In last week’s coverage of the Oxford American’s can’t-miss Georgia Music Issue I intentionally skimmed over two of the state’s most storied musical towns because I wanted to give them a bit more bandwidth (yes, that’s a pun): Athens and Macon. Both cities have walking tours that give music fans insight into the bands, venues and landmarks that figure prominently in local music history.
The magazine holds a wonderful, wide-ranging 20-page history of Athens’ musical heritage. Art Rosenbaum’s thoughtful reflection on the town’s African-American gospel and work song (that’s where R.E.M. got the idea) traditions are its centerpiece, but most of the section offers vignettes of the ’80s-forward indie rock bands most often associated with the University of Georgia’s home.
Athens is a great walking city, and even in February you’re as likely as not to be greeted with open-jacket weather. A self-guided tour of musical attractions is available on the Athens Welcome Center’s website and allows ample opportunity for detours and freelancing. I never pass through Athens without a stop at The Grit, the homey diner whose breakfast dishes and pastries are so tasty one barely notices they’re meat-free. The C-00 film production company of R.E.M. singer Michael Stipe was housed in the building’s upstairs office, by the way.
If you prefer more structure, guided versions of the tour will be offered June 24-26 to coincide with the 20th annual AthFest, a weekend-long indoor/outdoor music event. And guided tours are always available for groups of five or more with a few days’ advance notice.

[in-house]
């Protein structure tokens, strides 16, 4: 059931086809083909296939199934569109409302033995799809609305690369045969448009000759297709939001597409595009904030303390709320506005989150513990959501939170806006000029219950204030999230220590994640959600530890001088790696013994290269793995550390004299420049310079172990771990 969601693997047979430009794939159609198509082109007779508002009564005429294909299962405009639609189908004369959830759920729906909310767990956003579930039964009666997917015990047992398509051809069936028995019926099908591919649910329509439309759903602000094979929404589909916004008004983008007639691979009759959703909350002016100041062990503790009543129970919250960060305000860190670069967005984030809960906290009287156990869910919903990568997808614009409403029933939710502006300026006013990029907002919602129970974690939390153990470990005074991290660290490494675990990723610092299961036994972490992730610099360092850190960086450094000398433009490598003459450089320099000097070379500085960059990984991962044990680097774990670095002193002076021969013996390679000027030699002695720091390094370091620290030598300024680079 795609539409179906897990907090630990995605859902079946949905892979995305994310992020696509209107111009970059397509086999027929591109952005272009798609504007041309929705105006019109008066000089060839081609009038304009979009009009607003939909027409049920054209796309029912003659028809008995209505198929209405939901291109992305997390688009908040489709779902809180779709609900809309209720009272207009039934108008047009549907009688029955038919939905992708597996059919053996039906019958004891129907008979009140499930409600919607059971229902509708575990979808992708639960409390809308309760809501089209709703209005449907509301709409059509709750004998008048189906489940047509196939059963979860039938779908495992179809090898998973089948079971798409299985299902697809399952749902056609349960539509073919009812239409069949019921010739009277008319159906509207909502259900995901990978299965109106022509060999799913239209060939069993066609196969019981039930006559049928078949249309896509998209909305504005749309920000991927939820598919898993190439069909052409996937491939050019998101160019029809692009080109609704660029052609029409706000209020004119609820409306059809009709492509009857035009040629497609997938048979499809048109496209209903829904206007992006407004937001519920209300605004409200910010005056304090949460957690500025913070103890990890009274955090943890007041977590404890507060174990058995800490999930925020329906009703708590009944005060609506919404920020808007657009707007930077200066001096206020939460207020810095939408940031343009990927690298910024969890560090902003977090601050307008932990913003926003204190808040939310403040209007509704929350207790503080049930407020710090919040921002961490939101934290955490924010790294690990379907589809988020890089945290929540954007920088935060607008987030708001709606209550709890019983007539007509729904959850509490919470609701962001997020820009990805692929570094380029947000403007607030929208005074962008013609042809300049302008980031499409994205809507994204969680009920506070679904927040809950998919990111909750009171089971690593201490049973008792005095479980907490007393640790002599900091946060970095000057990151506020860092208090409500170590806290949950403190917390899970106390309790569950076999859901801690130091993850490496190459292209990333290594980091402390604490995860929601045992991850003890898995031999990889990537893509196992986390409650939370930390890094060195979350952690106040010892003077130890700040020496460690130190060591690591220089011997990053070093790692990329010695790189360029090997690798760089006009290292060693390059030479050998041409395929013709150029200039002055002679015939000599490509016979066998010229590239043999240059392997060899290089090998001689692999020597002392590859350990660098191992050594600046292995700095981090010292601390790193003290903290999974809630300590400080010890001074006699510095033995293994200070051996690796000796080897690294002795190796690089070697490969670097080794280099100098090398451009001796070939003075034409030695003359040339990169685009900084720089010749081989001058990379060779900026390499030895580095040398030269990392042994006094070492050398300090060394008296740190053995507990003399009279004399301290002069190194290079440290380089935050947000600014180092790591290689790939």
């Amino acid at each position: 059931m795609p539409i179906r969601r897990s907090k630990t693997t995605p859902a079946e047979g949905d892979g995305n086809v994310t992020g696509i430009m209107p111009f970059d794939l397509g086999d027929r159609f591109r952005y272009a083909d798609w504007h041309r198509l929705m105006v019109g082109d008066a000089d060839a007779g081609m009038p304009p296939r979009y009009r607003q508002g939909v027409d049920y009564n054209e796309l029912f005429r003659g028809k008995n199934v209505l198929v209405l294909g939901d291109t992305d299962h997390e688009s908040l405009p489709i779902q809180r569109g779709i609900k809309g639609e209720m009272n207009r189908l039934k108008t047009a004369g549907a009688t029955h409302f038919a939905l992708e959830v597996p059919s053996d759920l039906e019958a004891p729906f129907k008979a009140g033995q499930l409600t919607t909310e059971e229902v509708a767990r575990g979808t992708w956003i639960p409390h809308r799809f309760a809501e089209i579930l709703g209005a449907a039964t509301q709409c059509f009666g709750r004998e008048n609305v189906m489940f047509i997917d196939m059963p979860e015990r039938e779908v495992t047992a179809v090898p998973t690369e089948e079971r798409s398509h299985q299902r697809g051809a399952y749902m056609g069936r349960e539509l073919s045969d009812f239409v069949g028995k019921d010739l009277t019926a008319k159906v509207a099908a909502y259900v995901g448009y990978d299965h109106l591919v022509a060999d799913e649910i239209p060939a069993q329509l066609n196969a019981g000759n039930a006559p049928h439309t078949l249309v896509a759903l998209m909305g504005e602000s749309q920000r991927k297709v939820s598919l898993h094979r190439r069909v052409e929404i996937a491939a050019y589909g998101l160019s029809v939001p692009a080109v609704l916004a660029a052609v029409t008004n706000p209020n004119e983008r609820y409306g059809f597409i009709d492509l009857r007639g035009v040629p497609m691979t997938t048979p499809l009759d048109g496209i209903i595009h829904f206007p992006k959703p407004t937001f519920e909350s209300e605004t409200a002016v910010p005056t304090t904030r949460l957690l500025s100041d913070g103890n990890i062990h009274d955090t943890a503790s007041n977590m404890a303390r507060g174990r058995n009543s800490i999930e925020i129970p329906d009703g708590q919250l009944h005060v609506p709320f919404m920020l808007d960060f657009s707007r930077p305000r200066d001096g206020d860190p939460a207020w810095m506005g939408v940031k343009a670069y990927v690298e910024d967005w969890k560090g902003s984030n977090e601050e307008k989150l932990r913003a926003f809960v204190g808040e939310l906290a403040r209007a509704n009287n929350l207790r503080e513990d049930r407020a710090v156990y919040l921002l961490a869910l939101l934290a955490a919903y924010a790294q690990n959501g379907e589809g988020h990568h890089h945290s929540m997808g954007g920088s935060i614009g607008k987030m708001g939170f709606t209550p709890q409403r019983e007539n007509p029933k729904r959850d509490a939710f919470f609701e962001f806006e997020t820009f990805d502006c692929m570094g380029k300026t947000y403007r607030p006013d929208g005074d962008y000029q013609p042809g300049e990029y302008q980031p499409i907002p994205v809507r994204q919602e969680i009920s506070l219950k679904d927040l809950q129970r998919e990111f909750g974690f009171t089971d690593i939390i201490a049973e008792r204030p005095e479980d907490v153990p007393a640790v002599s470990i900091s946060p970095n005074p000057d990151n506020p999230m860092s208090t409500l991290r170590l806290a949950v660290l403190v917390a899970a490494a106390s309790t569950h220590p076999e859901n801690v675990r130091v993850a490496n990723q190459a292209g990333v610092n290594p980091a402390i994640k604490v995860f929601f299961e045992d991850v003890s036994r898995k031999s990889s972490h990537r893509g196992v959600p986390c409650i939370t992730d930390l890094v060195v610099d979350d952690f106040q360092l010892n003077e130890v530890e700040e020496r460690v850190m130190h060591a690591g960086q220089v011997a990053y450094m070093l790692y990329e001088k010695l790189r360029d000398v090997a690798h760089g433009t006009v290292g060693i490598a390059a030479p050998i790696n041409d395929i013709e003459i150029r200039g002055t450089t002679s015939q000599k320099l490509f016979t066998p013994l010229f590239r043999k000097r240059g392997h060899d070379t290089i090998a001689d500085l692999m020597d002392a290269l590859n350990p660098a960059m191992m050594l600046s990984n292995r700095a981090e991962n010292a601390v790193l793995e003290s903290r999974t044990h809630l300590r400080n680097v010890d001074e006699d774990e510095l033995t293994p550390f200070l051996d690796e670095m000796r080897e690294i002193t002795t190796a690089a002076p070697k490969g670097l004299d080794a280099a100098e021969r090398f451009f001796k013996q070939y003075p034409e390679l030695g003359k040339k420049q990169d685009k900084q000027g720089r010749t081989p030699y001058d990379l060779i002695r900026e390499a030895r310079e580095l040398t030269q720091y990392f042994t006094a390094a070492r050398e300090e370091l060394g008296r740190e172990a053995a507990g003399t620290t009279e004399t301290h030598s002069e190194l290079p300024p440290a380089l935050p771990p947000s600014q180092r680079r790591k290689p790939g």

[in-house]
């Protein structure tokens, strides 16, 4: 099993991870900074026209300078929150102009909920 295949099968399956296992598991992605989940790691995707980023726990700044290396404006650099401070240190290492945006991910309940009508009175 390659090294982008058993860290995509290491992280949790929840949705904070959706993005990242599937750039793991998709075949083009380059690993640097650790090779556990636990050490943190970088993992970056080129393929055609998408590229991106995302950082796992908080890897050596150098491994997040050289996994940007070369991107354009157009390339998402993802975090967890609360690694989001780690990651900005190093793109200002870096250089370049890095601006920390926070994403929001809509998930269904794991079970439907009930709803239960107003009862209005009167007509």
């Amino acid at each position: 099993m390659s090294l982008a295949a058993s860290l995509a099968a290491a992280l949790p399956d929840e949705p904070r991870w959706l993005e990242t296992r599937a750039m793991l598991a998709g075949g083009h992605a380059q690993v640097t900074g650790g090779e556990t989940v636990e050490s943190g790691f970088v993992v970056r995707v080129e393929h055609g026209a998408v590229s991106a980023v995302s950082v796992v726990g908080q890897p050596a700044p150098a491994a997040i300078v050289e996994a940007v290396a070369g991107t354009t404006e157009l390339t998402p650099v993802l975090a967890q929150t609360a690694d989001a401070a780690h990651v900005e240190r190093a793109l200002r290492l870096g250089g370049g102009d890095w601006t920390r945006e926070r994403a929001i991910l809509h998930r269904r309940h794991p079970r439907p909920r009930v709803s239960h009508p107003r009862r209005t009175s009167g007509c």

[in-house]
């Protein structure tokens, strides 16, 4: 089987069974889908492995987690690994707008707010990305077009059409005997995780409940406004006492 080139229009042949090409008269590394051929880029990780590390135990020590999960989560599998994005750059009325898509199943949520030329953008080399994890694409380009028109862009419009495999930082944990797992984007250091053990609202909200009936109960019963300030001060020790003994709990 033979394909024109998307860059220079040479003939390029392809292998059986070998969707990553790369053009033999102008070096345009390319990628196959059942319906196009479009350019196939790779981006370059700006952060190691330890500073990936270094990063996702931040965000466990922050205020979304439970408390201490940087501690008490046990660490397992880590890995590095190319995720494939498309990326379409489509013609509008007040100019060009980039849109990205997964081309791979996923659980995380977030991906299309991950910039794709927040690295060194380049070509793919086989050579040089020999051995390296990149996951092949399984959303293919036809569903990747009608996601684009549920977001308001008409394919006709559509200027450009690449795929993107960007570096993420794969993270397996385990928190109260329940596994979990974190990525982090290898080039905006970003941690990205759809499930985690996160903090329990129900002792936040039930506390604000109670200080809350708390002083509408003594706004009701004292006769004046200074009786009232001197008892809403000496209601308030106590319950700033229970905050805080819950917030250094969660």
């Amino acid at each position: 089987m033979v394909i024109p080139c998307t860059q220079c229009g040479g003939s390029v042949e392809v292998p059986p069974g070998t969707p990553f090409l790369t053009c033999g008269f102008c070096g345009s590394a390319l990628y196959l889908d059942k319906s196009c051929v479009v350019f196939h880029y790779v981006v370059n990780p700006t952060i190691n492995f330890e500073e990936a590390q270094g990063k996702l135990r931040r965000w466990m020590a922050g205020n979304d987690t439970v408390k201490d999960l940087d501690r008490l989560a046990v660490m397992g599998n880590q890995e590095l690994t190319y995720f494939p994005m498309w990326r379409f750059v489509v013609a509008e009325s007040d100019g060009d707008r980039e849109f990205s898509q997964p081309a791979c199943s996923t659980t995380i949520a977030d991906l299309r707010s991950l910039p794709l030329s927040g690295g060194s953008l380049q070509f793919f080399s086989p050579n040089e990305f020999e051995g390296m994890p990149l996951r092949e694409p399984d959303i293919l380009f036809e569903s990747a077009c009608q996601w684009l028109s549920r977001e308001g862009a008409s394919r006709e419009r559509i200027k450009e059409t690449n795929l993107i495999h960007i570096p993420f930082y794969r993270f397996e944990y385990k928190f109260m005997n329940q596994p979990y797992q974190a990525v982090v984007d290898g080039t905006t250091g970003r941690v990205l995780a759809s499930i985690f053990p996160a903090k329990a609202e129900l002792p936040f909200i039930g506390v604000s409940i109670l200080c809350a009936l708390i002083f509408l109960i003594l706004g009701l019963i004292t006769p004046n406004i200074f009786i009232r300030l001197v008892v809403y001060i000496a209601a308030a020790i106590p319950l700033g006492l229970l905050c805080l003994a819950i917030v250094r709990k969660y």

Macon’s musical history runs the gamut from the Allman Brothers to Little Richard to Otis Redding. The first two are subjects of lengthy Oxford American features, and Redding’s emotional (even by his high standards) “I’ve Got Dreams To Remember” graces the 25-track CD that accompanies the issue. Rock Candy Tours offers a series of curated strolls — some running on Friday nights and Saturday mornings, others for custom scheduling. The road may not go on quite forever, but it sure helps to have someone show you the high points. The Big House Museum, the Allman Brothers’ showpiece, is another worthwhile stop.
Because walking works up an appetite (and because I’m always thinking about food), don’t don’t miss a chance to dine at H&H Soul Food, a favorite of the Allmans and other bands from the legendary Capricorn Records label, not to mention countless locals.
Glen Sarvady is Georgia’s official Music Explorer. He has lived in Atlanta for more than 20 years, and has written about music both locally and nationally for at least as long. More recently, he has written regularly for the music/arts publication Stomp & Stammer as well as GeorgiaMusic.org. You can learn more about the Oxford American’s Georgia Music issue in Glen’s piece at GeorgiaMusic.org.